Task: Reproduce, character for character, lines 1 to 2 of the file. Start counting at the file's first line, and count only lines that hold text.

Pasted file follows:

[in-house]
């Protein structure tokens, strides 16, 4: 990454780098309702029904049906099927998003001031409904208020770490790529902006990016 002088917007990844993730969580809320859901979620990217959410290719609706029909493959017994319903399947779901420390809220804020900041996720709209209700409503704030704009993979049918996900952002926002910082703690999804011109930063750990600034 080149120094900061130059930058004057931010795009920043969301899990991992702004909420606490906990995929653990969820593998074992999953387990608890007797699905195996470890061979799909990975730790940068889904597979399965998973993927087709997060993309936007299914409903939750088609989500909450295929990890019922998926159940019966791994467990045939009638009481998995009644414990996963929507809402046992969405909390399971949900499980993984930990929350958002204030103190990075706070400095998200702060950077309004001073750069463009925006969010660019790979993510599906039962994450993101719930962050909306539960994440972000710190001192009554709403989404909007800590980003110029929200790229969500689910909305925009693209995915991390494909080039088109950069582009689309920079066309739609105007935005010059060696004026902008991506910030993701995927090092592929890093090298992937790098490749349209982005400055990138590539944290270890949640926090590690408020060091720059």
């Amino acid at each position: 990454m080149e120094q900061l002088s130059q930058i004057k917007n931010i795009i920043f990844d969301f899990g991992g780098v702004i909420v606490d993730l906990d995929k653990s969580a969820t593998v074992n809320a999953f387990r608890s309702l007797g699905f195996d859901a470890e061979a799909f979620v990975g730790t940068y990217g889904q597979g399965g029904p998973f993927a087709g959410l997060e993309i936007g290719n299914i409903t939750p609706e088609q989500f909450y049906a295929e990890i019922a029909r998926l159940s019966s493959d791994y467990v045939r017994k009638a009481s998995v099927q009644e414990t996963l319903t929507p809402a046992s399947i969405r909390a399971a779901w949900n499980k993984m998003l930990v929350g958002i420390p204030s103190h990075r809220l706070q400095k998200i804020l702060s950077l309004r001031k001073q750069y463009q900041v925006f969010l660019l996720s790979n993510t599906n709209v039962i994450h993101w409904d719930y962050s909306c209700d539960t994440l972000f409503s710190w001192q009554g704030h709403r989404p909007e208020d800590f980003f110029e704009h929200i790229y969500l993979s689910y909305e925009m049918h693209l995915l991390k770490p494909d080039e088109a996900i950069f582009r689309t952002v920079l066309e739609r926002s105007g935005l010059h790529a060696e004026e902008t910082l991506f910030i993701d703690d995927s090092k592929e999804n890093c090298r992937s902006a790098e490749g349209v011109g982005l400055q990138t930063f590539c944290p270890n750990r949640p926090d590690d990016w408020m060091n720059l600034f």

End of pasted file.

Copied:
[in-house]
């Protein structure tokens, strides 16, 4: 990454780098309702029904049906099927998003001031409904208020770490790529902006990016 002088917007990844993730969580809320859901979620990217959410290719609706029909493959017994319903399947779901420390809220804020900041996720709209209700409503704030704009993979049918996900952002926002910082703690999804011109930063750990600034 080149120094900061130059930058004057931010795009920043969301899990991992702004909420606490906990995929653990969820593998074992999953387990608890007797699905195996470890061979799909990975730790940068889904597979399965998973993927087709997060993309936007299914409903939750088609989500909450295929990890019922998926159940019966791994467990045939009638009481998995009644414990996963929507809402046992969405909390399971949900499980993984930990929350958002204030103190990075706070400095998200702060950077309004001073750069463009925006969010660019790979993510599906039962994450993101719930962050909306539960994440972000710190001192009554709403989404909007800590980003110029929200790229969500689910909305925009693209995915991390494909080039088109950069582009689309920079066309739609105007935005010059060696004026902008991506910030993701995927090092592929890093090298992937790098490749349209982005400055990138590539944290270890949640926090590690408020060091720059």